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Early in his career, Elvis might have been rockabilly's pin-up boy, young, pretty and with charisma to spare, but Carl Perkins was its cornerstone performer. Sun Records' first million-selling artist with Blue Suede Shoes, he was an enthralling showman and musician whose inventive vocalisations and guitar licks were purloined by his peers and, later, by a host of British Invasion acts headed by the Beatles.
Presley had reportedly caught Perkins' self-described "blues with a country beat" act long before setting foot in Sam Phillips' Sun Records studio in 1954 for the sessions that produced tracks such as his revolutionary take on Blue Moon Of Kentucky. On hearing Elvis on the radio, Perkins made a beeline for the studio, excited that someone else had noticed the turn that this rocking hillbilly music was taking.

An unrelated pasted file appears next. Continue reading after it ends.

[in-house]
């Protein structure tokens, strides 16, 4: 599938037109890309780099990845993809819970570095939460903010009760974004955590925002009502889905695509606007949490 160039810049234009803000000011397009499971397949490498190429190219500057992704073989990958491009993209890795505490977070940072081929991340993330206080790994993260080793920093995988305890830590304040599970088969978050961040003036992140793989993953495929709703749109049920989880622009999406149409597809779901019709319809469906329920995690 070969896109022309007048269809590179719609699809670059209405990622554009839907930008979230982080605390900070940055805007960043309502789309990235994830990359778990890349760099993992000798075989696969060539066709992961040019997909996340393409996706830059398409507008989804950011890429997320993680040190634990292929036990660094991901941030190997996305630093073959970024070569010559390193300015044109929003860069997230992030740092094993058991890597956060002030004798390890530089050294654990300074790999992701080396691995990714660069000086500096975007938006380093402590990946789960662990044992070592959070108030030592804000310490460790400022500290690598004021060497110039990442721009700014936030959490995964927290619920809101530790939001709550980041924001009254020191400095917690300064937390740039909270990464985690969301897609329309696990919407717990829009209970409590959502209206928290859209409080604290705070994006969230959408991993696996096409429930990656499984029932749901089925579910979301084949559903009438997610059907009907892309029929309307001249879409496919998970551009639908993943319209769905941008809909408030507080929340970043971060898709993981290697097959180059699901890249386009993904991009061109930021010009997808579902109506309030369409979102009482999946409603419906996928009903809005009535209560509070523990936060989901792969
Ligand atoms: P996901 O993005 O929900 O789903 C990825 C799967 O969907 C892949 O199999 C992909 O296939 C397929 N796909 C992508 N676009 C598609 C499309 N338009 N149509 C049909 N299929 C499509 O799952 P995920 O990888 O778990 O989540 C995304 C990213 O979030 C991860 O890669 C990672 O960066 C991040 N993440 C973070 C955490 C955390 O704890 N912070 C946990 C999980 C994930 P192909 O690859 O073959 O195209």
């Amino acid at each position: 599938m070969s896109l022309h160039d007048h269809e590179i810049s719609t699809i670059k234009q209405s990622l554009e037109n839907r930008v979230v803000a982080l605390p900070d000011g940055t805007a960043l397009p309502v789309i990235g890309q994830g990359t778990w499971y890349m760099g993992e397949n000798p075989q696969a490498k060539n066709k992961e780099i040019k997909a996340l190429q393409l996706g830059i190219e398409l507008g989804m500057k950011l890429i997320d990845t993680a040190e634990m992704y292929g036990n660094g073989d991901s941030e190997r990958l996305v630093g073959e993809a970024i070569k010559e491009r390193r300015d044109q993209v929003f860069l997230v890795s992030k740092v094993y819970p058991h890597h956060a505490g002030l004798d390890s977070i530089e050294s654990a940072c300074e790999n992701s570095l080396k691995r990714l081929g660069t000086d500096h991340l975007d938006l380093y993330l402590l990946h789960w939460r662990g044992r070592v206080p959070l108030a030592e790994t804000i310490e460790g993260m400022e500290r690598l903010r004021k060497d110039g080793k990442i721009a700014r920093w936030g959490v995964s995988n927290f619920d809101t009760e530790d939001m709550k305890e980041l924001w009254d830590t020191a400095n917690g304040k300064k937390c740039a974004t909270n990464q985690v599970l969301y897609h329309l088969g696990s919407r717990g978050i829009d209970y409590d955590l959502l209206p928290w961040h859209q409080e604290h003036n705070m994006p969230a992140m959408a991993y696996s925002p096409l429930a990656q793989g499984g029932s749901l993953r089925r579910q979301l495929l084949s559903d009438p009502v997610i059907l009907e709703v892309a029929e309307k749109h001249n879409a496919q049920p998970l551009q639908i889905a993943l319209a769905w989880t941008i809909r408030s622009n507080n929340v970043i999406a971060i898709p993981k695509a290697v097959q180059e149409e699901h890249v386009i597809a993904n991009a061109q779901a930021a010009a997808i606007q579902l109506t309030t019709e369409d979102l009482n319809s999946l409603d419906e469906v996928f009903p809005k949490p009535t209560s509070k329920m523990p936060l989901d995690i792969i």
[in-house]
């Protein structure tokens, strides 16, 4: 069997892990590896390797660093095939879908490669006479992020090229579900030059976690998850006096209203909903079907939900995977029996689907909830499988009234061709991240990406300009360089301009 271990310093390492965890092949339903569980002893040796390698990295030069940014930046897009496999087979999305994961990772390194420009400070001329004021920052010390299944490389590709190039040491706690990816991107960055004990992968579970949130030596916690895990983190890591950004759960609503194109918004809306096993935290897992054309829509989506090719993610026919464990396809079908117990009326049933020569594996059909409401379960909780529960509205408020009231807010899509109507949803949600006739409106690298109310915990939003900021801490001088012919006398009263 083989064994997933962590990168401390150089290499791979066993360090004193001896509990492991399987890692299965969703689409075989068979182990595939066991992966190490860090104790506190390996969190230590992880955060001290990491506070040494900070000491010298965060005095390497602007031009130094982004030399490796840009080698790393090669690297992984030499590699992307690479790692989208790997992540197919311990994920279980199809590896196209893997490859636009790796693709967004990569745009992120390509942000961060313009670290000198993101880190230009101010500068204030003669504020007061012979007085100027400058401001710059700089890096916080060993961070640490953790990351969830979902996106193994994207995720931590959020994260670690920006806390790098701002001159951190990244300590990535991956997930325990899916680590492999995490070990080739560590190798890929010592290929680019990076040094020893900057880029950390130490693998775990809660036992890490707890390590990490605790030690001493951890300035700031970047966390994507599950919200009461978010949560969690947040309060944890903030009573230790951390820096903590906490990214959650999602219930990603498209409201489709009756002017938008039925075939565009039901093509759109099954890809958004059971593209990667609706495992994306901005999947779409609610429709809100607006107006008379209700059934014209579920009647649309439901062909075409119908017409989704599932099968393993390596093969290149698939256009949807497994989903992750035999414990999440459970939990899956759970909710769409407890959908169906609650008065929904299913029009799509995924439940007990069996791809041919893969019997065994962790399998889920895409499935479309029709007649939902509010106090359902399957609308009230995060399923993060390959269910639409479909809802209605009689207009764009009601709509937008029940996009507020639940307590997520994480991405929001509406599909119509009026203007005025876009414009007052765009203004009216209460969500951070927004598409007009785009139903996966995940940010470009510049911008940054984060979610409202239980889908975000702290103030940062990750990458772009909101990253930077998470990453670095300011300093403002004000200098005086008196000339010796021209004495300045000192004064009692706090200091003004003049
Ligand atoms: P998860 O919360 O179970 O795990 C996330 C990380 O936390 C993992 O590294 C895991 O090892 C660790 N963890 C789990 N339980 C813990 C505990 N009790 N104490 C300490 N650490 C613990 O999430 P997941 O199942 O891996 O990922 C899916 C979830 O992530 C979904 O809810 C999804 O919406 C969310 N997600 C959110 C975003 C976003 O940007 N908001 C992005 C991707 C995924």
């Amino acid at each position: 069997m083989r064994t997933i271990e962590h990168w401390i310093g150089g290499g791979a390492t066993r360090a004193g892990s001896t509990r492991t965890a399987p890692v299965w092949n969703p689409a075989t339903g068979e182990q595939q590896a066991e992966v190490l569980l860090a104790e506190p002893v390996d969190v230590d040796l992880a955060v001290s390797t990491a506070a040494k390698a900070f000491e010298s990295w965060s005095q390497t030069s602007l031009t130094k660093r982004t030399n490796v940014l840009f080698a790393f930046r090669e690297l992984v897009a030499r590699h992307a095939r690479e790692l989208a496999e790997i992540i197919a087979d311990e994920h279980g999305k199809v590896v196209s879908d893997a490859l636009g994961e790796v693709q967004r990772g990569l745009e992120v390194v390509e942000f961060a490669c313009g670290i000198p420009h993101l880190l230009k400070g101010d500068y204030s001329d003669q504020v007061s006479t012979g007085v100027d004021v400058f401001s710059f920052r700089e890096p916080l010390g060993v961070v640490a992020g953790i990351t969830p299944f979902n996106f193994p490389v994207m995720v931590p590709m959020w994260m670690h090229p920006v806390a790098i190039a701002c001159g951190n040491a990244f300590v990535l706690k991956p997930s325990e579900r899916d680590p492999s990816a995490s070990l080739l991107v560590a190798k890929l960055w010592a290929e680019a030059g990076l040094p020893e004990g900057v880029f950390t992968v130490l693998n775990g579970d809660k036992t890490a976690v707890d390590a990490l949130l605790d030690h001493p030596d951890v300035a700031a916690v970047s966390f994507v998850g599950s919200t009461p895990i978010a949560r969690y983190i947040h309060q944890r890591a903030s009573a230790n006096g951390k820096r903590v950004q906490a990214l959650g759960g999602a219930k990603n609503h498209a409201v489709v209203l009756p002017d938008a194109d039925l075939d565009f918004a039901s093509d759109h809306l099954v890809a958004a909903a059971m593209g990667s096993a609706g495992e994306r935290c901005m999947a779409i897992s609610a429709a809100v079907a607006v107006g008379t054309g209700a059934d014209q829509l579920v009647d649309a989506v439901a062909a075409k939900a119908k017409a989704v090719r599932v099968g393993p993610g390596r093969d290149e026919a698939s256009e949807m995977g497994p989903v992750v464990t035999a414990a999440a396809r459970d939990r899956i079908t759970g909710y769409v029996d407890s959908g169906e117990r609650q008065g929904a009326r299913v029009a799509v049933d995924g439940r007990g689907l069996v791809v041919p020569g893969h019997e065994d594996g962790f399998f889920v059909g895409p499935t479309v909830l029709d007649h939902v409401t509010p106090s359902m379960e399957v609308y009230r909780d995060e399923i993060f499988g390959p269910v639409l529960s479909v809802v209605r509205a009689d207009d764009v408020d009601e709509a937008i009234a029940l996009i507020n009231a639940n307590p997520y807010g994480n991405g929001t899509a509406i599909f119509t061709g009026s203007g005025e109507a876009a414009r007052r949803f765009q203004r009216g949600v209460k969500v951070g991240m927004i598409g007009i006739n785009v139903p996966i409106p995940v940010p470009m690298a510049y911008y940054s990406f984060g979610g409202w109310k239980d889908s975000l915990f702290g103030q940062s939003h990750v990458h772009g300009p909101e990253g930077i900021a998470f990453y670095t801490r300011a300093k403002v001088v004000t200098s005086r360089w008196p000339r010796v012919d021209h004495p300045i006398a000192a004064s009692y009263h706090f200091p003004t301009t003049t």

Dance Album Of Carl Perkins was released by Sun in 1957 as his sole album for the label before taking up with Columbia Records. Effectively a "best of", it draws together 13 upbeat tracks, 11 of which are Perkins originals.
The album defines not only what Perkins represented as a crossover country artist but rockabilly itself. The genre's relatively short-lived popularity first time around can be explained through the album's sometimes-awkward exploration of unfamiliar territory while still tethered to the influences of western swing and Appalachian folk music.
Only Perkins himself is completely at ease, while his band test-drives these more urgent tempos and temperaments.
It is that spirit of adventure that binds these tracks. This is the birth of modern rock music, overseen by an artist who is relishing his role. The no-frills, live-in-studio performances take you directly to the dance halls and clubs that once sparked with the electricity of the new as the first whiff of rebellion hung in the air.
Highlights are plenty, but you can't go past Honey Don't, Your True Love, Matchbox, and Boppin' The Blues for a taste of Perkins' best.